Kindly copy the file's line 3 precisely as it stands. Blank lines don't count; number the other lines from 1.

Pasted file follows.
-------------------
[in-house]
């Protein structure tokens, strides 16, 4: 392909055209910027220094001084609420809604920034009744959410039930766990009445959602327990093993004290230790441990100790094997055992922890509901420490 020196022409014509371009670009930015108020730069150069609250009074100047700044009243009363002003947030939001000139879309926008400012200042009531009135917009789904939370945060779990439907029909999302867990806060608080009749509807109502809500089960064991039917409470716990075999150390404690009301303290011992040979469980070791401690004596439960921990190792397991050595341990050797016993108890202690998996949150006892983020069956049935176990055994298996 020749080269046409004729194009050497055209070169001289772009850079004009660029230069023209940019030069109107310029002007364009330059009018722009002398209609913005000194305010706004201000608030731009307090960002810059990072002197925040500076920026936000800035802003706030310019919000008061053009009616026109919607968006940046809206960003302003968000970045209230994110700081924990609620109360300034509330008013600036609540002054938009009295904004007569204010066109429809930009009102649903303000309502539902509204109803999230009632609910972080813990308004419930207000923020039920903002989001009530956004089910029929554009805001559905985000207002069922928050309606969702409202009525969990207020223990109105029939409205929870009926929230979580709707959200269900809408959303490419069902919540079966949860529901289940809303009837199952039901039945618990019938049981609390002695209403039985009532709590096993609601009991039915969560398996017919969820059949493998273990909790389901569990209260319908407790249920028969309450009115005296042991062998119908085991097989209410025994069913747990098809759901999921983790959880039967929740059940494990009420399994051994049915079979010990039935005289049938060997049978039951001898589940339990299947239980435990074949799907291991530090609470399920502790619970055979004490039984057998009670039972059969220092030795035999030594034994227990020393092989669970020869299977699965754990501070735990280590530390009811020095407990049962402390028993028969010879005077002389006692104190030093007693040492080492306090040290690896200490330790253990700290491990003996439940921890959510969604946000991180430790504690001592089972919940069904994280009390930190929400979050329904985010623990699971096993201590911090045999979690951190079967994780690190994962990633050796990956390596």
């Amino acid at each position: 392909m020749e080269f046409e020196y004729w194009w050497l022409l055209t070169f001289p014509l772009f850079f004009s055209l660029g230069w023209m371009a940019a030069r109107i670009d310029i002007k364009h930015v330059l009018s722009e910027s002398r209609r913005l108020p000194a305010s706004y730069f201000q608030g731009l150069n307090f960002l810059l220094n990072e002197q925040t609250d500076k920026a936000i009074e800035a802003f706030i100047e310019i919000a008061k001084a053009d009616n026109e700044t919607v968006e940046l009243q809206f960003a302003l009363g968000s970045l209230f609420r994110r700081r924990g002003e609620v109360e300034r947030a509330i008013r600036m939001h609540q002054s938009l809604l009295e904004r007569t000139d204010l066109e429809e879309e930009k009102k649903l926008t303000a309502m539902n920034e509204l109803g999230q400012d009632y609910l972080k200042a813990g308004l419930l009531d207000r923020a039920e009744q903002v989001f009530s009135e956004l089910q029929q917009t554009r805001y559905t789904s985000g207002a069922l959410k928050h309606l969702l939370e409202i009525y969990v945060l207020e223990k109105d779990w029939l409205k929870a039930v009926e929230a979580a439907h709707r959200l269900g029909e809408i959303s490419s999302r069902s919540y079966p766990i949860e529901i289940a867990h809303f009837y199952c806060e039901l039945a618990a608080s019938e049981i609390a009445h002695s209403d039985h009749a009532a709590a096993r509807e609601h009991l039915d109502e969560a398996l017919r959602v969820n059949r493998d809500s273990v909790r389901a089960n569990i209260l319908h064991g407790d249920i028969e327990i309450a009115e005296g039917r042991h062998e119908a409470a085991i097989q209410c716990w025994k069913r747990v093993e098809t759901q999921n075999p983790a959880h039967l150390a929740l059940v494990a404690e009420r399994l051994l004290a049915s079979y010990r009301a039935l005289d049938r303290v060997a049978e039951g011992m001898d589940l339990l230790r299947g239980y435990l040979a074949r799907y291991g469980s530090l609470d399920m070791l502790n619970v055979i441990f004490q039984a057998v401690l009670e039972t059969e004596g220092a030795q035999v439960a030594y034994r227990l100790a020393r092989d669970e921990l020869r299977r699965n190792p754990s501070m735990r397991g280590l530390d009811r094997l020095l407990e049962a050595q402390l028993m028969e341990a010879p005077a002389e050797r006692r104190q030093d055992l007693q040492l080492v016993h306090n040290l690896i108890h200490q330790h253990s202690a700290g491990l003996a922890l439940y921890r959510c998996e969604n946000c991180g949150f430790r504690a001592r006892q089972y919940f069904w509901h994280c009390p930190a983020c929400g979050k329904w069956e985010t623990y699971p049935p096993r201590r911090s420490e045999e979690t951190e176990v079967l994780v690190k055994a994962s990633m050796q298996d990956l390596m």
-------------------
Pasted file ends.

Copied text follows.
């Amino acid at each position: 392909m020749e080269f046409e020196y004729w194009w050497l022409l055209t070169f001289p014509l772009f850079f004009s055209l660029g230069w023209m371009a940019a030069r109107i670009d310029i002007k364009h930015v330059l009018s722009e910027s002398r209609r913005l108020p000194a305010s706004y730069f201000q608030g731009l150069n307090f960002l810059l220094n990072e002197q925040t609250d500076k920026a936000i009074e800035a802003f706030i100047e310019i919000a008061k001084a053009d009616n026109e700044t919607v968006e940046l009243q809206f960003a302003l009363g968000s970045l209230f609420r994110r700081r924990g002003e609620v109360e300034r947030a509330i008013r600036m939001h609540q002054s938009l809604l009295e904004r007569t000139d204010l066109e429809e879309e930009k009102k649903l926008t303000a309502m539902n920034e509204l109803g999230q400012d009632y609910l972080k200042a813990g308004l419930l009531d207000r923020a039920e009744q903002v989001f009530s009135e956004l089910q029929q917009t554009r805001y559905t789904s985000g207002a069922l959410k928050h309606l969702l939370e409202i009525y969990v945060l207020e223990k109105d779990w029939l409205k929870a039930v009926e929230a979580a439907h709707r959200l269900g029909e809408i959303s490419s999302r069902s919540y079966p766990i949860e529901i289940a867990h809303f009837y199952c806060e039901l039945a618990a608080s019938e049981i609390a009445h002695s209403d039985h009749a009532a709590a096993r509807e609601h009991l039915d109502e969560a398996l017919r959602v969820n059949r493998d809500s273990v909790r389901a089960n569990i209260l319908h064991g407790d249920i028969e327990i309450a009115e005296g039917r042991h062998e119908a409470a085991i097989q209410c716990w025994k069913r747990v093993e098809t759901q999921n075999p983790a959880h039967l150390a929740l059940v494990a404690e009420r399994l051994l004290a049915s079979y010990r009301a039935l005289d049938r303290v060997a049978e039951g011992m001898d589940l339990l230790r299947g239980y435990l040979a074949r799907y291991g469980s530090l609470d399920m070791l502790n619970v055979i441990f004490q039984a057998v401690l009670e039972t059969e004596g220092a030795q035999v439960a030594y034994r227990l100790a020393r092989d669970e921990l020869r299977r699965n190792p754990s501070m735990r397991g280590l530390d009811r094997l020095l407990e049962a050595q402390l028993m028969e341990a010879p005077a002389e050797r006692r104190q030093d055992l007693q040492l080492v016993h306090n040290l690896i108890h200490q330790h253990s202690a700290g491990l003996a922890l439940y921890r959510c998996e969604n946000c991180g949150f430790r504690a001592r006892q089972y919940f069904w509901h994280c009390p930190a983020c929400g979050k329904w069956e985010t623990y699971p049935p096993r201590r911090s420490e045999e979690t951190e176990v079967l994780v690190k055994a994962s990633m050796q298996d990956l390596m």